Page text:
You have one way or another decided that the route you’re going to take in your business entity is incorporation. Maybe it was because you have the opportunity to take advantage of the tax benefits, or because you like the idea of limited liability. Whichever the reason, you know you want to incorporate, so you do what anyone else would do and you google “Incorporate a business in Canada”.
From the search you will find various links to different guides on ownership structures, federal vs provincial registration, advertisements from legal services to complete the registration, and maybe some benefits of being in a corporation. Looking at the first few results that came back, this article from Shopify to me is a good compilation of some of the relevant information needed to get a good background on incorporating.
In my case, I registered in Ontario due to the fact that I won’t be creating multiple locations or really working outside of Ontario at all. The simplicity and cost made sense for me. From here you have the option of finding the correct paperwork, putting it together and filing the incorporation, or using a legal incorporation service. To me an incorporation service provider always ends up being worth it for the simplicity and streamlined filings at a low cost. This is the website I have used for incorporations. For the majority of small businesses incorporating on your own is a tough, but possible, task. Usually articles of incorporation and their share structures are simple and there is only one officer and director. However generally it would be in the owners’ best interest to speak with a professional to provide some guidance. This usually results in cost savings in the long-term as amending the articles can cost money, and some elections/amendments cannot be back dated.
The first step is to determine if you want to have a named Corporation or a numbered Corporation. Each Corporation is automatically assigned a corporate number, so it is not necessary to do anything if you prefer to have a numbered Corporation. If you would like to have a named Corporation, you must first do a name search in the jurisdiction you have chosen (federal or provincial) using the NUANS search engine. Keep in mind that whichever name you choose, it must follow certain rules, listed here. Note that you will have to use a legal corporate ending in the name (ex. Inc., Corp., etc.). This will provide you with a list of Corporations with similarities to your selected name, and a report stating whether it is usable or not for your Corporation.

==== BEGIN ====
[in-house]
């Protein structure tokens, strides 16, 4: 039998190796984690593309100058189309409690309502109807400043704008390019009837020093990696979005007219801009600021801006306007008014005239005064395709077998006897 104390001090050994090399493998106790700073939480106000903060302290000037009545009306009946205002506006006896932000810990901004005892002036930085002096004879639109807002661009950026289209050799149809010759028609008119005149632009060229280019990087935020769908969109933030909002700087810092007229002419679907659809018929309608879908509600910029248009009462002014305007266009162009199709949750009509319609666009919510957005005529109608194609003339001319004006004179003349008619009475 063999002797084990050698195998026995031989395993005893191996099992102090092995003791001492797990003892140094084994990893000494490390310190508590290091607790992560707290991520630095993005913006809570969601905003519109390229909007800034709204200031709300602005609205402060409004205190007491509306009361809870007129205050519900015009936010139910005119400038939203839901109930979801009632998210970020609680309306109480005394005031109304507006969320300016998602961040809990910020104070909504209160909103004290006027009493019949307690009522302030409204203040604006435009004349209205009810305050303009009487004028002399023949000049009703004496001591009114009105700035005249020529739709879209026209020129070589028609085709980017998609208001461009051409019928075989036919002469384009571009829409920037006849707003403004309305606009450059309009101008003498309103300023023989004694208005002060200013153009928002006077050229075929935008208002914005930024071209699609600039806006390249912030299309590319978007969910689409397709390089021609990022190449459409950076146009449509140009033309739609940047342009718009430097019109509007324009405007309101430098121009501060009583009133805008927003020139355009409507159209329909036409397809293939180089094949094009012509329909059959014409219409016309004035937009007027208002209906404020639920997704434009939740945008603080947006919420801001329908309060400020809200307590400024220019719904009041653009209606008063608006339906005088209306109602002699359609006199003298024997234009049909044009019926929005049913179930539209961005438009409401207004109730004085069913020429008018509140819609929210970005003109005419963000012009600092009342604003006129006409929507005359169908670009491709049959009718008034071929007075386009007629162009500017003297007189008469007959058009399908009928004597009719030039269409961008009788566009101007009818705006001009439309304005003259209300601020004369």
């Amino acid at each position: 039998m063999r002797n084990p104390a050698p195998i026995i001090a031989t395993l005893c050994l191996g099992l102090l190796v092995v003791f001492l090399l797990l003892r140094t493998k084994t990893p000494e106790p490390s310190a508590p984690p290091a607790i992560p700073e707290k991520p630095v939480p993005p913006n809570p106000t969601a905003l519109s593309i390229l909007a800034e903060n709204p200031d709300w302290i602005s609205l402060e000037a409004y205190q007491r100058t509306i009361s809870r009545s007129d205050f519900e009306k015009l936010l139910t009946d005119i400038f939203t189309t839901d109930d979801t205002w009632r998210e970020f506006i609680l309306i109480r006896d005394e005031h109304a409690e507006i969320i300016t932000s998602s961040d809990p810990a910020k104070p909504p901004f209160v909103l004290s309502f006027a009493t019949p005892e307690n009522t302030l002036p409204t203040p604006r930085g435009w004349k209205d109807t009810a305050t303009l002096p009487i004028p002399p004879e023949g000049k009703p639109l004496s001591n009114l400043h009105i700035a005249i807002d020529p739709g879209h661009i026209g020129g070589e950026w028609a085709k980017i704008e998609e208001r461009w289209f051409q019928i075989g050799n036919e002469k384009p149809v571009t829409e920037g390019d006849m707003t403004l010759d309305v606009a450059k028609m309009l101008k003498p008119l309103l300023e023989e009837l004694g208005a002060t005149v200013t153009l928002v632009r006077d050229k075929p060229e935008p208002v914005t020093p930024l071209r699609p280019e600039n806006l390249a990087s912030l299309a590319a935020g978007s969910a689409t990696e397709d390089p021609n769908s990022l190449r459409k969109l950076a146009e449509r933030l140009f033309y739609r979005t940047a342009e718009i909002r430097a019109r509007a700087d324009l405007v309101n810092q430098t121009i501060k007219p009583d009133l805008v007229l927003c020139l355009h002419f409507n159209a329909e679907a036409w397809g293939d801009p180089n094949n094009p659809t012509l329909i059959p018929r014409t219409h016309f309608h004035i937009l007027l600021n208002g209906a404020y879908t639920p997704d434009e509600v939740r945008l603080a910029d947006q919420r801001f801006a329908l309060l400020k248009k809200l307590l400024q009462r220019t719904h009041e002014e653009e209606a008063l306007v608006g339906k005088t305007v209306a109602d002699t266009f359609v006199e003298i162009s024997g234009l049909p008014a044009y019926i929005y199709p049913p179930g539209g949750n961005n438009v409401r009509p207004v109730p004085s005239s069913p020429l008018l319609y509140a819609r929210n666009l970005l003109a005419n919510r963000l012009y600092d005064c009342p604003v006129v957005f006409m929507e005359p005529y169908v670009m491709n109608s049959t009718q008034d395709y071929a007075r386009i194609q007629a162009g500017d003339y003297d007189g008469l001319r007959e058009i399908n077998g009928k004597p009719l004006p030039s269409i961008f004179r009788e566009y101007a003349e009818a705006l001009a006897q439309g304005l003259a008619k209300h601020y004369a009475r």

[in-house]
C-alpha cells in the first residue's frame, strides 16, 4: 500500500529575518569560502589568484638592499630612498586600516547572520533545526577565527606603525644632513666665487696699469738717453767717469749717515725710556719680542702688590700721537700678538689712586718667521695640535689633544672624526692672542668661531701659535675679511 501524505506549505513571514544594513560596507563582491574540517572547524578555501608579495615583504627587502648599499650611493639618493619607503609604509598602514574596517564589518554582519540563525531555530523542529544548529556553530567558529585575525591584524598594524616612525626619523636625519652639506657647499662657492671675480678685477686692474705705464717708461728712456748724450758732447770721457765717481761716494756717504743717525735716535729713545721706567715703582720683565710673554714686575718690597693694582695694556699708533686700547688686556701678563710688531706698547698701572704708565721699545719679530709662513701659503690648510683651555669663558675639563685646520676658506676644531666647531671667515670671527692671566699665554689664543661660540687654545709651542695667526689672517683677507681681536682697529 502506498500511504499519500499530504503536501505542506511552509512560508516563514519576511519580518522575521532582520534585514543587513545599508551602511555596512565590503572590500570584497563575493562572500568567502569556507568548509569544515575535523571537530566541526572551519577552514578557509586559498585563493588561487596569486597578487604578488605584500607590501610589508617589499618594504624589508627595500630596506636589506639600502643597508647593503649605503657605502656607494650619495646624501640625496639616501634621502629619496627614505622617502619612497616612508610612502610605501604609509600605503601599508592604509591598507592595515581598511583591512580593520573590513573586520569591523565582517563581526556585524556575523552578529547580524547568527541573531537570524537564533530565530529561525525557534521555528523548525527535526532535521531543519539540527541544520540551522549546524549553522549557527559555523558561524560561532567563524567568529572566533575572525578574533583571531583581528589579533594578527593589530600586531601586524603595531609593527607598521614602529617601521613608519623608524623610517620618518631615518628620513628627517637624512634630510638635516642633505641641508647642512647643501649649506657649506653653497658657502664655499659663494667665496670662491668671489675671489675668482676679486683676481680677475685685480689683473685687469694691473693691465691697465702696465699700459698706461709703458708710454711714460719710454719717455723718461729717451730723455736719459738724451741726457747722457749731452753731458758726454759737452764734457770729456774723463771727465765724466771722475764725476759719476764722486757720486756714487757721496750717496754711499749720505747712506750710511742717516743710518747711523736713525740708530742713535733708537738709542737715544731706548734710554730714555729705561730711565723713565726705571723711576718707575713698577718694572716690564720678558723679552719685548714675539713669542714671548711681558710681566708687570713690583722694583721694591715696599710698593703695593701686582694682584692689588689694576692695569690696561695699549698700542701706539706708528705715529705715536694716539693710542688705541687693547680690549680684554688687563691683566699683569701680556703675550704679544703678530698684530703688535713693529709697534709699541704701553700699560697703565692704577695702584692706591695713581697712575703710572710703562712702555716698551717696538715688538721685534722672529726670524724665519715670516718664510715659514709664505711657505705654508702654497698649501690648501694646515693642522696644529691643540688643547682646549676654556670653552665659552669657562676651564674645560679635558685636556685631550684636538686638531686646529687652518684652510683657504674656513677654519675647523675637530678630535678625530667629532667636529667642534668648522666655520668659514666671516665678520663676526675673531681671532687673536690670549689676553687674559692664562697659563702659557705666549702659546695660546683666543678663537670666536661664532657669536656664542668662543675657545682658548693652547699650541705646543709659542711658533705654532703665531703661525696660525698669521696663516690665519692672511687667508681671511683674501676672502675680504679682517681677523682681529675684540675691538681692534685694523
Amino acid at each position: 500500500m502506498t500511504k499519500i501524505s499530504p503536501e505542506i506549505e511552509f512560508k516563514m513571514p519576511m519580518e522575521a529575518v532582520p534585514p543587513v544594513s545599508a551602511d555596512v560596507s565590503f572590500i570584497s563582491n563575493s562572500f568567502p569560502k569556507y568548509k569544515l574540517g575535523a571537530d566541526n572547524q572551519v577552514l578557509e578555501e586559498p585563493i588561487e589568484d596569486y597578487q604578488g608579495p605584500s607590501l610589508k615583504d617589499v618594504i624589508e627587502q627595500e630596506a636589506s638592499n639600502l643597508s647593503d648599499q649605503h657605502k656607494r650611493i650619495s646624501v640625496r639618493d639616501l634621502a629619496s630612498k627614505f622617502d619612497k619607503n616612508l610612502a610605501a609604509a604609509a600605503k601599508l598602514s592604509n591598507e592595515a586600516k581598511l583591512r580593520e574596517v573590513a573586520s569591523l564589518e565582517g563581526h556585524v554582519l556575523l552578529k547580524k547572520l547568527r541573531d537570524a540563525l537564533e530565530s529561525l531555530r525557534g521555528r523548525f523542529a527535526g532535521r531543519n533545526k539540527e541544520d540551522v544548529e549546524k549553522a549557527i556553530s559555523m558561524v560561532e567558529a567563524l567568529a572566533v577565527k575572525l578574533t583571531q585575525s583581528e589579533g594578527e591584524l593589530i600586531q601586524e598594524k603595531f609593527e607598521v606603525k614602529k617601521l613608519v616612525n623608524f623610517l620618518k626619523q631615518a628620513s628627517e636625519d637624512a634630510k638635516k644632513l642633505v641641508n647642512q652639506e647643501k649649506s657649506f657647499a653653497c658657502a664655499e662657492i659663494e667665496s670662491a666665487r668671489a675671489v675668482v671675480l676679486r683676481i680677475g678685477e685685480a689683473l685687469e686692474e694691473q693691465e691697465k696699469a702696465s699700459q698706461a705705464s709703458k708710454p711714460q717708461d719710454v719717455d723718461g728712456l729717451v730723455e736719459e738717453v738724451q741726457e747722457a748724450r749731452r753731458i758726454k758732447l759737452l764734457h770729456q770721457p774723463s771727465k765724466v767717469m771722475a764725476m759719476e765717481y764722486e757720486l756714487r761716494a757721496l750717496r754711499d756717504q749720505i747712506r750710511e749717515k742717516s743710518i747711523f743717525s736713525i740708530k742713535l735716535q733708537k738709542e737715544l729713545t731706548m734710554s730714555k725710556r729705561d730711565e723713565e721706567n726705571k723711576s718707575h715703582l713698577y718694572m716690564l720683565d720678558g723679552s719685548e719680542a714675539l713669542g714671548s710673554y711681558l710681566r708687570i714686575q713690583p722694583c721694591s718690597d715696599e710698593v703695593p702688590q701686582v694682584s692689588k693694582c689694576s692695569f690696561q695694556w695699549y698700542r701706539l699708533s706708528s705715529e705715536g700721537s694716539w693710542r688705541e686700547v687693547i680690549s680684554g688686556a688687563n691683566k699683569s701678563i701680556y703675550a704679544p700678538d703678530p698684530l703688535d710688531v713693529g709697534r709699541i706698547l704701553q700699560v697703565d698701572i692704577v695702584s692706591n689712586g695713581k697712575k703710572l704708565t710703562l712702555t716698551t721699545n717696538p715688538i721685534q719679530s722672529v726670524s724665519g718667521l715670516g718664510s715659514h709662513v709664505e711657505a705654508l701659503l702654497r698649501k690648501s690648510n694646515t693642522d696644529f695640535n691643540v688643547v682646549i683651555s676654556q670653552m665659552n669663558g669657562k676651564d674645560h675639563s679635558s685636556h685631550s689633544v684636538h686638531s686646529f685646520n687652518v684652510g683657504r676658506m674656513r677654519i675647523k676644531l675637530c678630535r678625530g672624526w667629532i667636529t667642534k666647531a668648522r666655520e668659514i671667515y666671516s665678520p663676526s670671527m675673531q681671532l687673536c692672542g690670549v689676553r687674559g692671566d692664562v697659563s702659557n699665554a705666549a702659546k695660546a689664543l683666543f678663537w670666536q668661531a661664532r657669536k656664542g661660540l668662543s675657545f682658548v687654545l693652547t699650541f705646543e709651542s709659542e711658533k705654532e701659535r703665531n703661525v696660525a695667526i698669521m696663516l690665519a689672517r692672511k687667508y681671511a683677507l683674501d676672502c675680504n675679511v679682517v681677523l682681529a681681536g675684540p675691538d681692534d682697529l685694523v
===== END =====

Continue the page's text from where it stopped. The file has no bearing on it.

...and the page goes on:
Now that you have your articles of incorporation in hand, what’s next? Well, you have a few things you have to do (assuming you want to stay current with the required filings). First, you have to file an initial return, which is free if mailed in, found here.
The next step is to determine which provinces you will be operating within. If you have incorporated in Ontario, you will already be registered to operate in Ontario and will have an Ontario Corporate Number (OCN). If you incorporated federally, you will have the option of choosing certain provinces to register within that are free initially. Whether you have incorporated federally or provincially, you will need to determine which provinces you will be operating within, and register with those provinces by filling out the appropriate forms on each provinces government Corporations website.
The final step is to create a Minute Book for your Corporation. This is a binder, physical or digital, containing all the documents pertaining to your Corporation. It includes information for yourself and others on aspects of the business, like who the directors, officers, and shareholders of the Corporation are, and it can also hold the physical shares of the Corporation. It is important to have this information and to keep it up to date, as the bank or auditors may request to see it or certain documents from it.
The minute book requires, each year, that annual resolutions are completed after each financial year to confirm the current directors, officers, financial year end, bank, accountant, and other information of the Corporation. Should you miss a year, do not worry! You can always make up for it the next year. Just remember to record any decisions of the business that the Corporation has made within the minute book. This is also a good time to revisit and re-register any provincial registrations you may have.
Now that you have completed the incorporation process the next step is looking at getting a bank account, and getting set up with the Canada Revenue Agency. Luckily you have already been assigned a Business number automatically with your incorporation so naturally the next post will be about what you need to know to stay compliant with CRA.
As always feel free to reach out to me if you have any questions or want to talk a bit more specifically about your business.
Also if you haven't read my introduction post please do (Blog Introduction Post).